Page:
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L6pez Rubio and the Well-Made Metaplay PHYLLIS ZATLIN Spanish author Jose L6pez Rubio (b. 1903) was living in Hollywood, writing screenplays for Fox Films, when he started drafting Celas del aire in 1935. The work remained unfinished until 1949, opened in Madrid in 1950, and proved to be the greatest commercial success, both in Spain and abroad, of the playwright's long and distinguished career. Following staged readings by the Intiman Theatre Company in Seattle in 198I and The Writers Theatre in New York City in 1982, the L6pez Rubio comedy achieved its first American stage production in 1986. The translation by Marion Peter Holt, titled In August We Play the Pyrenees, fittingly opened on 5 August and ran for five weeks at the Shady Lane Playhouse in Marengo, Illinois. As one reviewer commented, "It is a wonder something so clever took so long to cross the Atlantic. ... In August We Play the Pyrenees is a perfect diversion for a lazy summer evening.'" Indeed Holt's English title self-consciously reflects the play's suitability for summer stock. It is a well-made, bourgeois comedy par excellence. If, as a noted Spanish theatre theorist has observed disparagingly, the well-made play for some hundred and fifty years has had but one theme, "el quion engaiia a quien en el matrimonio" (who is deceiving whom in the marriage),' then In August We Play the Pyrenees cannot help but satisfy the expectations of the traditional bourgeois playgoer. "Marital fidelity and infidelity - with emphasis on the latter - is the concern of 'In August We Play the Pyrenees.' ''3 It is, however , only the surface concern. Spectators seeking diversion on a lazy summer evening are free to limit their perspective to that aspect of the text, but L6pez Rubio's underlying theme is bourgeois comedy itself. Through a miseen abfme oftheatrical game within theatrical game within theatrical game, the playwright lays bare the conventions of the formula he manipulates, thus subverting the wellmade play while holding up a mirror to the middle-class audience it attracts. On the surface, In August We Play the Pyrenees is, indeed, a conventional comedy of marital infidelity. Cristina, an exaggeratedly suspicious wife, L6pez Rubio constantly imagines that her husband Bernard is unfaithful. Their friend Enrique, not realizing that in fact Bernard is having an affair with his own wife Isabel, suggests to Bernard that Cristina can be cured by having Isabel and Bernard pretend to be in love. When Cristina realizes that the feigned love affair is real, she counteracts by having Enrique pretend to be in love with her, thus making Bernard jealous. Her ploy works. Bernard realizes that he loves his wife, not his mistress. Cristina forgives Bernard, and the comedy ends with the presumably happy reconciliation of the young couple. Particularly when we place this surface story into the context of Spain in 1950 - and it is worth noting that the Shady Lane production was done in costumes from the fifties - we see that it falls neatly into what George Szanto has called integration propaganda4 The bourgeois audience, viewing theatre as a pleasant escape, could be expected to applaud comedies that, while naughtily hinting at deviations from acceptable moral norms, ultimately reinforced the status quo. In August We Play the Pyrenees does just that. The initial dilemma of the adulterous husband is resolved through "true love" and the wife's forgiveness. The sanctity of marriage - and the double standard - is upheld. It is somewhat surprising that Franco's official censor overlooked Isabel's adultery, which goes unpunished, but the spectators' sympathies are so clearly with Cristina and against Isabel that the former' Striumph over her rival would leave all but the most sanctimonious quite satisfied. Other aspects of the play also meet the conventions of bourgeois comedy in the realistic/naturalistic mode. The staging is representational. The action, limited to little more than twenty-four hours, takes place in the inevitable upper-class drawing room. The stage set provides enough doors, both to the garden and to other parts of the house, to facilitate rapid action and unexpected entrances. The cast is small: the two young couples, an elderly couple, and the equally inevitable...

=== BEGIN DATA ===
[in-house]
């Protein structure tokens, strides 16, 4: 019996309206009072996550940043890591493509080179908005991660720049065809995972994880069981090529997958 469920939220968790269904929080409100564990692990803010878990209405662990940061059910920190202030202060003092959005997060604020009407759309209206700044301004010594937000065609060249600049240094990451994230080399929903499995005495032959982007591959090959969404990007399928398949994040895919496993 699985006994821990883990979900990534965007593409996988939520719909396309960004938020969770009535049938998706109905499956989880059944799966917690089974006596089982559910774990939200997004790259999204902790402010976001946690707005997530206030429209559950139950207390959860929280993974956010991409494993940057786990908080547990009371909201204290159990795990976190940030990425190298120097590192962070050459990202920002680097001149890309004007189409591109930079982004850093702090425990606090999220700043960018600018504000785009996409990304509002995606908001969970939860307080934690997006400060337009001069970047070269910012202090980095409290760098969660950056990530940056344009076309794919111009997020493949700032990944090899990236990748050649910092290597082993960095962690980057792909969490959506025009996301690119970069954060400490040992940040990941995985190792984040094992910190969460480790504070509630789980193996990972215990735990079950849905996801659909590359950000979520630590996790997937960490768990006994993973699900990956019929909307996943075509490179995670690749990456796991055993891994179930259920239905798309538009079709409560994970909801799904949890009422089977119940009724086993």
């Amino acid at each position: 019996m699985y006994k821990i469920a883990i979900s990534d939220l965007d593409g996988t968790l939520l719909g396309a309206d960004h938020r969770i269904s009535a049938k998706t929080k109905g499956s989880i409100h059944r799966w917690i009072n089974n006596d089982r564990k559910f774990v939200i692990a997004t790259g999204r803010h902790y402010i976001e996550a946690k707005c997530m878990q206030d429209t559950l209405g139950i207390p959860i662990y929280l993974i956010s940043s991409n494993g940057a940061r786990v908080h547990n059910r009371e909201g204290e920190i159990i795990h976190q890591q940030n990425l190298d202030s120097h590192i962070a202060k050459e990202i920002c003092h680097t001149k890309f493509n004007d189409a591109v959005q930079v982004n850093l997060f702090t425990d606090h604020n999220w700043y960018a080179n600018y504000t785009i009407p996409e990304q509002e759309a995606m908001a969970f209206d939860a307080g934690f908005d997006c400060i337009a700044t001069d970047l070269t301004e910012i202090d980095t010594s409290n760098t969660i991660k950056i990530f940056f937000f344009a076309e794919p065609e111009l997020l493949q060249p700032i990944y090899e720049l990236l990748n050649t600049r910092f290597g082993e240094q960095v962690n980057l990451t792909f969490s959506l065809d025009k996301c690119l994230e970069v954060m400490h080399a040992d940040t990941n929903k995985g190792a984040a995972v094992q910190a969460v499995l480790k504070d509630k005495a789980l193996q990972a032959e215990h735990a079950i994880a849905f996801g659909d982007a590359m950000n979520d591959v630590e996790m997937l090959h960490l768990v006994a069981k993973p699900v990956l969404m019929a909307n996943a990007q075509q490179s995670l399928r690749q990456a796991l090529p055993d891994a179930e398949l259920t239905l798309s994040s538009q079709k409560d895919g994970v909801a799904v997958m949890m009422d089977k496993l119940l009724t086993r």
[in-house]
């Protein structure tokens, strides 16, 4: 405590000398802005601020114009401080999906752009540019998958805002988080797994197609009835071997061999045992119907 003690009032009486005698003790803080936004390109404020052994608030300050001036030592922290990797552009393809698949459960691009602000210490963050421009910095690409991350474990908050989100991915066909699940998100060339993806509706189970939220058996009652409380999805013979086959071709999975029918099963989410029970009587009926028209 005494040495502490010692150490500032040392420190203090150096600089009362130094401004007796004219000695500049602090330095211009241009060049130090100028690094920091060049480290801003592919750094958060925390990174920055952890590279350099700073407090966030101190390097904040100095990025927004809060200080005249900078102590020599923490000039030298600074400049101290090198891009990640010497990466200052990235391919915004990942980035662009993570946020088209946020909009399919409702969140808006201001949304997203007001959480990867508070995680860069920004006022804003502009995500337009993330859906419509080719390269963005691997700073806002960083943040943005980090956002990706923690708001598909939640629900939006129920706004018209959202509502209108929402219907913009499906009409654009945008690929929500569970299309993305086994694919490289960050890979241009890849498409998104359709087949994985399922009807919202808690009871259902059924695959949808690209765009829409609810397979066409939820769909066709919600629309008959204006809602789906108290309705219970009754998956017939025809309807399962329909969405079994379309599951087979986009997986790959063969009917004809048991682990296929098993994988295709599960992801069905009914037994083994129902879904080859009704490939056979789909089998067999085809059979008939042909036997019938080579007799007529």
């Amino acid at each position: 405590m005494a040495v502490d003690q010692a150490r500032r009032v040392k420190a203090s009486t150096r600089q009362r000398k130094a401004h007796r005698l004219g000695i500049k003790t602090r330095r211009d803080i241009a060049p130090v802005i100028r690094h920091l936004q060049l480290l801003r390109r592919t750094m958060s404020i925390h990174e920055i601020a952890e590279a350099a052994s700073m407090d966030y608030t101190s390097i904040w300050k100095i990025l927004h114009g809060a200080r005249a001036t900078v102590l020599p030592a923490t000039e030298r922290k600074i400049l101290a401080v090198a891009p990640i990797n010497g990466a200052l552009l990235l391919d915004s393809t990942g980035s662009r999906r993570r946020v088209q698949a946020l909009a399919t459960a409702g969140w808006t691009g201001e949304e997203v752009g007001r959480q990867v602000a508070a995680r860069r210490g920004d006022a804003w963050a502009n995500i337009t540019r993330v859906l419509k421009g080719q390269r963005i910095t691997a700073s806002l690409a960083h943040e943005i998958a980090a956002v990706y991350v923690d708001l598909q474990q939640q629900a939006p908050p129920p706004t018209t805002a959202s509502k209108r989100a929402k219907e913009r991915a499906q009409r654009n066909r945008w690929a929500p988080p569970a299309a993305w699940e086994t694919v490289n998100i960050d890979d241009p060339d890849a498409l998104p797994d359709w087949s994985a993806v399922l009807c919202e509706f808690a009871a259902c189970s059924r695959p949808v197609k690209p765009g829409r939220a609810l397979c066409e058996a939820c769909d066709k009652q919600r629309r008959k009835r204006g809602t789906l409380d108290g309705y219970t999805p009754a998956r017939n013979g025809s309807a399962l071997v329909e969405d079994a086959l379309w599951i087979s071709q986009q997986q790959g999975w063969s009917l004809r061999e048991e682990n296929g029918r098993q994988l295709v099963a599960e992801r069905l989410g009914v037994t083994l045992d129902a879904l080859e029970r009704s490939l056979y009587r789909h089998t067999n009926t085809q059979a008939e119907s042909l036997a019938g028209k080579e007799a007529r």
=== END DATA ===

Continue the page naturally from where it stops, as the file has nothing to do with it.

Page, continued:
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pp. 512-520
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